Monthly Archives: June 2014

Walking Without Papers at ASU, The “New American University”

The wave of the future…

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It has been an eventful news cycle for Arizona State University.

Last week they announced a partnership with Starbucks employee’s that went from press release to critical analysis in about 48 hours. I chimed in with a few thoughts on a public college extracting revenue from Starbucks employees. It turns out that the public university will invest more in the partnership than Starbucks, who can ostensibly afford it.

This week the university billing itself as the “New American University” is back in the news with a more personal story about class (and race and gender). ASU campus police arrested professor Ersula Ore for jaywalking on a campus street. You can watch the video here:

Folks are circulating petitions, expressing outrage and support. This being the Internet, more than a few folks are also making the case in support of the campus police. You’ll find plenty of questions and…

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Rage Against The Ratchet

Wow! I don’t know how I missed this one! “Rage Against the Ratchet” is movement started by songwriter/producer, Carvin Haggins.

“The word is ratchet. It’s a slang term, derogatory, for a person or activity that is considered distasteful. To Grammy award-winning songwriter and producer Carvin Haggins, the words demeaning, destructive, disrespectful, derogatory, defamation, and debauchery come to mind when defining it. He believes ratchet, or rather the world of bad values from which it arose, is taking over our airwaves.” http://articles.philly.com/2014-06-06/news/50362535_1_power-99-clear-channel-lyrics

I cracked up while watching Haggins promotional video for “Rage Against the Ratchet.” I laughed because you don’t realize how horrible current black music is, until you hear someone reading the lyrics out loud.

Haggins was a little problematic with his approach. I always side eye men who refer to women as “females.” Also, singling out women for singing along with the degrading music. It’s also not good for men to hear derogatory language used against women over and over again.  It’s probably why most have piss poor attitude towards women these days. Overall, I think he means well with his activism.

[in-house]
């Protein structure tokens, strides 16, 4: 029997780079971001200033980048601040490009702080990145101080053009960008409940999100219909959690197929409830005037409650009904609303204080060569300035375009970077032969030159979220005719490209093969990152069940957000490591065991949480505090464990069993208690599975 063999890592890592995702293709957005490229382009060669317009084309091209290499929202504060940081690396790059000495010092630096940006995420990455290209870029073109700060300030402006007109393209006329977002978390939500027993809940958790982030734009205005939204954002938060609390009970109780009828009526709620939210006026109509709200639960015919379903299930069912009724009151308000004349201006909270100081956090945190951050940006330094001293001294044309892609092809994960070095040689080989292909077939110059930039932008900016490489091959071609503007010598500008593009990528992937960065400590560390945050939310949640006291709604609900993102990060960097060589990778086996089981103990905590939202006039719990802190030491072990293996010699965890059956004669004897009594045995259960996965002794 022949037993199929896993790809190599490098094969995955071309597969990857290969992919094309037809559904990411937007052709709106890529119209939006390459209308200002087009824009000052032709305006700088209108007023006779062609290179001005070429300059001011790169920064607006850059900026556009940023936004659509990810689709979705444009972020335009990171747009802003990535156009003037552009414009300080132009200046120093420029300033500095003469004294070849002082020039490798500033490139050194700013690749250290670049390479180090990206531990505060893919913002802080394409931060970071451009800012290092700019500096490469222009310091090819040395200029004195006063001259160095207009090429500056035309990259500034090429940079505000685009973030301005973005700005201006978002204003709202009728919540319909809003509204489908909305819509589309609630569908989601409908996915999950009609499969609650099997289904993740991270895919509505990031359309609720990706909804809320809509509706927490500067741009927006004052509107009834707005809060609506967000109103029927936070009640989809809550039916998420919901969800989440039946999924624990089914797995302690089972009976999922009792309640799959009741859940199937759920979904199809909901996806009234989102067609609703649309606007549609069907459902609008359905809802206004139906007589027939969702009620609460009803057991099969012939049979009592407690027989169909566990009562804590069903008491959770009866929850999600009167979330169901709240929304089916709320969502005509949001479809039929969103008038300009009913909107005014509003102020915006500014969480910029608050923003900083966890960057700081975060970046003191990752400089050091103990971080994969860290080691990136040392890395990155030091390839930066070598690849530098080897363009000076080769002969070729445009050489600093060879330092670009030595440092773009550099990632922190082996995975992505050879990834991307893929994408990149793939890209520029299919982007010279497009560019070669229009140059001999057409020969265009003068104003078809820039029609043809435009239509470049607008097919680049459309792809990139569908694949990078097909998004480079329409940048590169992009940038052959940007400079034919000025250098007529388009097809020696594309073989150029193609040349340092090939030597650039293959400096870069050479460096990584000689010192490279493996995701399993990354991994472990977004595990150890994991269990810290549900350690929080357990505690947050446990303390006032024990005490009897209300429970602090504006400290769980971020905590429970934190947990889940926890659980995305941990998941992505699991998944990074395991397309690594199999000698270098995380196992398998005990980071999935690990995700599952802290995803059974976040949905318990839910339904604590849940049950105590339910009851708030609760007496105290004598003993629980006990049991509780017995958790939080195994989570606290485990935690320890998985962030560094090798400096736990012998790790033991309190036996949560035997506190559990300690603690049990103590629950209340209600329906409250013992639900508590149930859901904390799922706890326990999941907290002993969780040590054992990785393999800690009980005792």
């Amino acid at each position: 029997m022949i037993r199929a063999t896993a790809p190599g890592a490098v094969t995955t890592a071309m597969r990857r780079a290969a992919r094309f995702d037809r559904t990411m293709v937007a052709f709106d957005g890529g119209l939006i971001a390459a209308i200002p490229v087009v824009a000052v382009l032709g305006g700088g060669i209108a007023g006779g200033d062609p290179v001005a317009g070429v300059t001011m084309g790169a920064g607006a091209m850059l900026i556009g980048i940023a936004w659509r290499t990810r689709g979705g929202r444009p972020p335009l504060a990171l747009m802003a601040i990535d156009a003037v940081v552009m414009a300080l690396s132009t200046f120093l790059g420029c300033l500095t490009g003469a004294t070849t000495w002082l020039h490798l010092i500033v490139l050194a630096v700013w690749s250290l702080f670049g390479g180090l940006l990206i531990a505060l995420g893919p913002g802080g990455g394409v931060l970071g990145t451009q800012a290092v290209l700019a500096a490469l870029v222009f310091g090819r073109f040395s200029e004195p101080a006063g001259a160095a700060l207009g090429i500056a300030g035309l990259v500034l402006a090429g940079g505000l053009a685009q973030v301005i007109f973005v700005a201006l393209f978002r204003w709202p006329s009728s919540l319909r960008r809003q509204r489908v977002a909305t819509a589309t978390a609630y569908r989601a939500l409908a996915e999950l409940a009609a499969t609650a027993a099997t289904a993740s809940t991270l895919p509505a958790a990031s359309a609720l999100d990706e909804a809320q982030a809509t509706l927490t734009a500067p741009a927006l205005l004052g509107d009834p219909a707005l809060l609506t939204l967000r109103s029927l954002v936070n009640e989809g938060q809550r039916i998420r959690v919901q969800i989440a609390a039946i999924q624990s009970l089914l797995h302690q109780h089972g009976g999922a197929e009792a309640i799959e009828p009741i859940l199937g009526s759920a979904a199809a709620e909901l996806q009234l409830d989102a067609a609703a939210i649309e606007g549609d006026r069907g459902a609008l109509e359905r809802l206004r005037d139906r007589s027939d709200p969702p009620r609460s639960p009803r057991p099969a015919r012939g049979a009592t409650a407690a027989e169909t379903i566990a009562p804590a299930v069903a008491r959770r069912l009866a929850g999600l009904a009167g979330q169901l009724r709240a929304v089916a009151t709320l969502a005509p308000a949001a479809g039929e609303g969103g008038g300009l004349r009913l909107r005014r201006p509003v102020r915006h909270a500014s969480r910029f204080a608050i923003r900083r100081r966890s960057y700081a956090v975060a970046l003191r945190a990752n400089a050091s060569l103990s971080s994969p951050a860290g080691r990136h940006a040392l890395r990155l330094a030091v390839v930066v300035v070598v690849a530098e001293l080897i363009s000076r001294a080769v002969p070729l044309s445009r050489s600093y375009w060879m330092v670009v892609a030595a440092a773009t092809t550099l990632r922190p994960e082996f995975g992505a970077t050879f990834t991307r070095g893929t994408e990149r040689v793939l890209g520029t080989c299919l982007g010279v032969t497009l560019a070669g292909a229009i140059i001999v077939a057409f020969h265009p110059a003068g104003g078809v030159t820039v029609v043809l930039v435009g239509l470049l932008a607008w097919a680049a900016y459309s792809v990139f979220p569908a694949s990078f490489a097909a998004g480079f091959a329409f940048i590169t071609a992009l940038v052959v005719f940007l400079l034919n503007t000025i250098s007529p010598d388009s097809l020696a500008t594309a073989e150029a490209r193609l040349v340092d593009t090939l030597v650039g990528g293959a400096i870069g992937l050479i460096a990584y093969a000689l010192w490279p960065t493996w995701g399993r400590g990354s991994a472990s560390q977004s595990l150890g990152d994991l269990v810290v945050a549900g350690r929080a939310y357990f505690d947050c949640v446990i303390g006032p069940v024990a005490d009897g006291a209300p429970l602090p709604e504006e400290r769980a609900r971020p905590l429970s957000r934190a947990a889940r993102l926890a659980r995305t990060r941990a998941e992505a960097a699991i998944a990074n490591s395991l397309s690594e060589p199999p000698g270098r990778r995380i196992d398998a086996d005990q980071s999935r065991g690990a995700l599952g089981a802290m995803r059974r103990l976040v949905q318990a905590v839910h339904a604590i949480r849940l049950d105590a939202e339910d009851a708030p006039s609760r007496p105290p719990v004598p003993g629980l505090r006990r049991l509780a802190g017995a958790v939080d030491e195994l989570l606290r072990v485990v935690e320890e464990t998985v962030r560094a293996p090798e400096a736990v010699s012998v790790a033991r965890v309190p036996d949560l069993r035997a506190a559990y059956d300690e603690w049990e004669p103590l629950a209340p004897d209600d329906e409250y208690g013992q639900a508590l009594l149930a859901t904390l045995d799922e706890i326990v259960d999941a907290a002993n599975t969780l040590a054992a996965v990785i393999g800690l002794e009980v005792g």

Look, we all have our guilty pleasures. The fact is, black music has always been a bit risqué. It’s why white folks thought we were/are less than animals (of course, while culture vulturing the whole time). Black folks have tended to be open-minded about sexuality being expressed in music. The problem is, as Haggins pointed out, there is a lack of balance in black music today. Particularly, what is being pushed to black youth.

After watching some clips from the BET Music Awards show last night, this movement is truly needed.  The music was terrible, the celebrities were wack, and hell there aren’t even good fashions anymore. It’s just disturbing all the way around what is being done to black music. It’s being destroyed to make way for great white hopes  (Iggy Azalea, Sam Smith, etc.)

Blah.

Summer Eats/Drinks #4

This last post on summer recipes is dedicated to my Uncle Bill. He passed away yesterday.

Uncle Bill was a cook for the military for over 30 years. He could do just about anything in the kitchen, but he could really throw down on some ribs.

He was a kind man and I will miss him.

Rest in Peace Uncle Bill 😦

***

I am not a health conscious person at all. I think folks should be able to eat what they want.  However, I know that’s not practical.  I guess we should incorporate fruits and vegetables into our meals, at some point :o/

I’m still working on “eating healthy” (blah). I found this smoothie recipe in a local paper. I Googled and I guess this drink is popular with health folks, which ain’t me.

It seems like a fun drink to try this summer though  😉

Purple Monster Fruit Smoothie

Ingredients: 2 frozen bananas, skins removed and cut in chucks, 1/2 cup frozen blueberries, 1 cup orange juice, 1 tablespoon honey (optional), and 1 teaspoon vanilla extract (optional).

*You can substitute the orange juice with any mix of juices or even soy milk. The soy milk adds more of a milk shake quality than the juice does.*

Directions: Place bananas, blueberries and juice in a blender, puree. Use honey and/or vanilla to taste. Use more or less liquid depending on the thickness you want for your smoothie.

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Summer Eats/Drinks #3

I got a little misty eyed when I heard B. Smith was diagnosed with Alzheimer’s.

“Smith, 64, began her career as a model and was one of the first African Americans to grace the cover of Mademoiselle…She went on to become a pioneer in the lifestyle area, an expert in food and home entertaining. Around four years ago, Smith noticed that she was repeating herself and forgetting things.” http://www.usatoday.com/story/life/people/2014/06/06/b-smith-reveals-she-has-alzheimers/10056007/

B. Smith is such a classy woman.

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I have never understood why she wasn’t more popular with mainstream audiences. I mean if I know the names of racist Paula Deen and foul-mouthed Gordon Ramesy (he does crack me the %^&*! up),  folks should know more about B. Smith.

Smith hosts the show “B. Smith With Style” on the Food Network. She has also appeared on several TV shows.

  Check out her teaching  Al Roker how to make different styles of grits dishes. A summer must have 🙂

Summer Eats/Drinks #2

I am a mover.

I have lived in various cities and in various apartments.  I have had to purge a lot of stuff along the way. I am a huge reader, so I have found myself donating tons of books.

One book that I have not been able to part with, throughout my moves, is a cookbook given to me by a friend.  The book is called “Family of the Spirit Cookbook: Recipes and Remembrances from African American Kitchens,” by John PinderHughes.